Fan or Disciple? What is Jesus asking us?

Fan or Disciple? What is Jesus asking us?

Now large crowds were traveling with him; and he turned and said to them, “Whoever comes to me and does not hate father and mother, wife and children, brothers and sisters, yes, and even life itself, cannot be my disciple. Whoever does not carry the cross and follow me cannot be my disciple. For which of you, intending to build a tower, does not first sit down and estimate the cost, to see whether he has enough to complete it? Otherwise, when he has laid a foundation and is not able to finish, all who see it will begin to ridicule him, saying, ‘This fellow began to build and was not able to finish.’ Or what king, going out to wage war against another king, will not sit down first and consider whether he is able with ten thousand to oppose the one who comes against him with twenty thousand? If he cannot, then, while the other is still far away, he sends a delegation and asks for the terms of peace. So therefore, none of you can become my disciple if you do not give up all your possessions.

Luke 14:25-33

As we look at this passage, First Jesus is heading to Jerusalem. He knows what he is heading there to do. He know what the Cross is and what it means. DEATH. We are know that he is traveling with a large crowd. So his Questions here are specific. He wants to know who is a FAN or who is a Disciple. I often wonder this on occasion for myself. Am I a fan or a Disciple. Most people would probably say they are a fan of Jesus. That he said some inspiration stuff and did some good deeds. But would you follow him. Would you trust him and go where he was going?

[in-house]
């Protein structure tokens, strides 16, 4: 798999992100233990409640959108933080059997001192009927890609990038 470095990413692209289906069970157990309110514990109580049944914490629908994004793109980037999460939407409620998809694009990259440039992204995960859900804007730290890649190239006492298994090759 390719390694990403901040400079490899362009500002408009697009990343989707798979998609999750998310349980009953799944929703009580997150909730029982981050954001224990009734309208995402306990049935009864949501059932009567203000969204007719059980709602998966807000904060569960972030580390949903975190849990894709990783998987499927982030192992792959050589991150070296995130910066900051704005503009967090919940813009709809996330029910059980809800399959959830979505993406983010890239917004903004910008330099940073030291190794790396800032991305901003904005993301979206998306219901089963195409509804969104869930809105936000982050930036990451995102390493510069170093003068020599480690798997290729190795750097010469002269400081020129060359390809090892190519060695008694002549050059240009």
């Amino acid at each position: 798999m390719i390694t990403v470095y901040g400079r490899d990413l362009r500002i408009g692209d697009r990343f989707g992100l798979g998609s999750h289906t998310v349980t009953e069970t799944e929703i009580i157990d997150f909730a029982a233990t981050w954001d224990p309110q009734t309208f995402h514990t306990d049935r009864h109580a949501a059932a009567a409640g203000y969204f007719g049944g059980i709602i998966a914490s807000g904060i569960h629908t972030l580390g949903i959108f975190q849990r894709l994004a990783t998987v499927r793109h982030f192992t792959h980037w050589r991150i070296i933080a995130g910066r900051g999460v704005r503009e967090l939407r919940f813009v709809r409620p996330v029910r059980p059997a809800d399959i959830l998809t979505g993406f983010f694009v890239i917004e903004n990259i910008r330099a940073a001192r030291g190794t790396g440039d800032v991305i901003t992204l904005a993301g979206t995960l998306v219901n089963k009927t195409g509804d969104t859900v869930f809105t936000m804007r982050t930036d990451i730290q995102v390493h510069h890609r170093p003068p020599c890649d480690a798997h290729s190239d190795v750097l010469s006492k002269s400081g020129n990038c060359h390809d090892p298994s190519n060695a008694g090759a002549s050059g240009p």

Jesus mentions we must hate our family and friends. In some translation it is “Love me more than”. The Point is we have to give up or let of something to follow him.

I think the parables he gives are important because it realize who we follow and what we do matters. Notice how in both parables Jesus says “sit down and consider.” In the busy world we live in today. How often do we sit down and consider what we do, who we follow, where our money is going? etc. If you want specific answers from me, go else where. You need to answer these questions for yourself.

So back to the question at hand. What is the Cost of following Jesus?

I found this wonderful piece that I graciously borrowed from some Franciscan Sisters in North Dakota. It certainly gives me a starting place to begin sitting down and counting.

† Give up judging others; take up the Christ dwelling in them
† Give up emphasis on our differences; take up our oneness
† Give up the darkness around us; take up the light of Christ